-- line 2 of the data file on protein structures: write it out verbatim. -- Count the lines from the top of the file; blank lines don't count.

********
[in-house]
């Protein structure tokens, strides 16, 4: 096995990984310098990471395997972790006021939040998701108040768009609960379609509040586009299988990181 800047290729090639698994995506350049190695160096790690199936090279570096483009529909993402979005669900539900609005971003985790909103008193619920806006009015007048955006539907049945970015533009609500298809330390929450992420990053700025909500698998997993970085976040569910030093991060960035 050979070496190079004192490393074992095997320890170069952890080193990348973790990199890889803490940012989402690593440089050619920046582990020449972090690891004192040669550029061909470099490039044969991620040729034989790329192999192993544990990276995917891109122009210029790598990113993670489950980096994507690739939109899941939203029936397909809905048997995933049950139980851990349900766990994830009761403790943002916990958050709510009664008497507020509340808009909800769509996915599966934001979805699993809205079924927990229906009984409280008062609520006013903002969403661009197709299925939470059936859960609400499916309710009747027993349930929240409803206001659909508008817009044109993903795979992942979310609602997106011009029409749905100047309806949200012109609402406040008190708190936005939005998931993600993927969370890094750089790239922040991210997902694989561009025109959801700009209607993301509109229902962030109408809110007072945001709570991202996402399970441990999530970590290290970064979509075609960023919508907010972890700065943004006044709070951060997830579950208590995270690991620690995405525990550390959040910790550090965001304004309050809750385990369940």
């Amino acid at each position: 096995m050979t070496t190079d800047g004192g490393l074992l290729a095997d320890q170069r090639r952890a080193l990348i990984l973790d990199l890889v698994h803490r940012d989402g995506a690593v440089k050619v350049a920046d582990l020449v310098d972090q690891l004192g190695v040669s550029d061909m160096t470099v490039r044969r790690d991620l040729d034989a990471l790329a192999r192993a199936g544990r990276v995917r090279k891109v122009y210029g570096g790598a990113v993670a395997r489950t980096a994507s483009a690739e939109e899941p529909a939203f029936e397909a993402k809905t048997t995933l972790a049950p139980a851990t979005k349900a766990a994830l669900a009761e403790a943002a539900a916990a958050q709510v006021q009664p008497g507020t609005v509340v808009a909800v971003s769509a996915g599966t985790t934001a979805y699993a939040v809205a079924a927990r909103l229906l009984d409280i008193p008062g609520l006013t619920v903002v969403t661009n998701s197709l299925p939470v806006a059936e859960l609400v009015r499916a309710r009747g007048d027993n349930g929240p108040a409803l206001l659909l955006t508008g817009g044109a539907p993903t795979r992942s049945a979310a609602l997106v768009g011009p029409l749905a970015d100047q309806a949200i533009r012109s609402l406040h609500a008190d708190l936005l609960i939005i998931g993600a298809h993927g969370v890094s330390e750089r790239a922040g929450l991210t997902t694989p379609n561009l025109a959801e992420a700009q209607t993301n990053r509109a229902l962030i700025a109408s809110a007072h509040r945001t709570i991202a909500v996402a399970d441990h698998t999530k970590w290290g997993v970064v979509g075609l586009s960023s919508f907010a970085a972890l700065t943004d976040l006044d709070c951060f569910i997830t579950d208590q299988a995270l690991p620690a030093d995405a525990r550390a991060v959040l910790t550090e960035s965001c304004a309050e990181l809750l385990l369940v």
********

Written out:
């Protein structure tokens, strides 16, 4: 096995990984310098990471395997972790006021939040998701108040768009609960379609509040586009299988990181 800047290729090639698994995506350049190695160096790690199936090279570096483009529909993402979005669900539900609005971003985790909103008193619920806006009015007048955006539907049945970015533009609500298809330390929450992420990053700025909500698998997993970085976040569910030093991060960035 050979070496190079004192490393074992095997320890170069952890080193990348973790990199890889803490940012989402690593440089050619920046582990020449972090690891004192040669550029061909470099490039044969991620040729034989790329192999192993544990990276995917891109122009210029790598990113993670489950980096994507690739939109899941939203029936397909809905048997995933049950139980851990349900766990994830009761403790943002916990958050709510009664008497507020509340808009909800769509996915599966934001979805699993809205079924927990229906009984409280008062609520006013903002969403661009197709299925939470059936859960609400499916309710009747027993349930929240409803206001659909508008817009044109993903795979992942979310609602997106011009029409749905100047309806949200012109609402406040008190708190936005939005998931993600993927969370890094750089790239922040991210997902694989561009025109959801700009209607993301509109229902962030109408809110007072945001709570991202996402399970441990999530970590290290970064979509075609960023919508907010972890700065943004006044709070951060997830579950208590995270690991620690995405525990550390959040910790550090965001304004309050809750385990369940």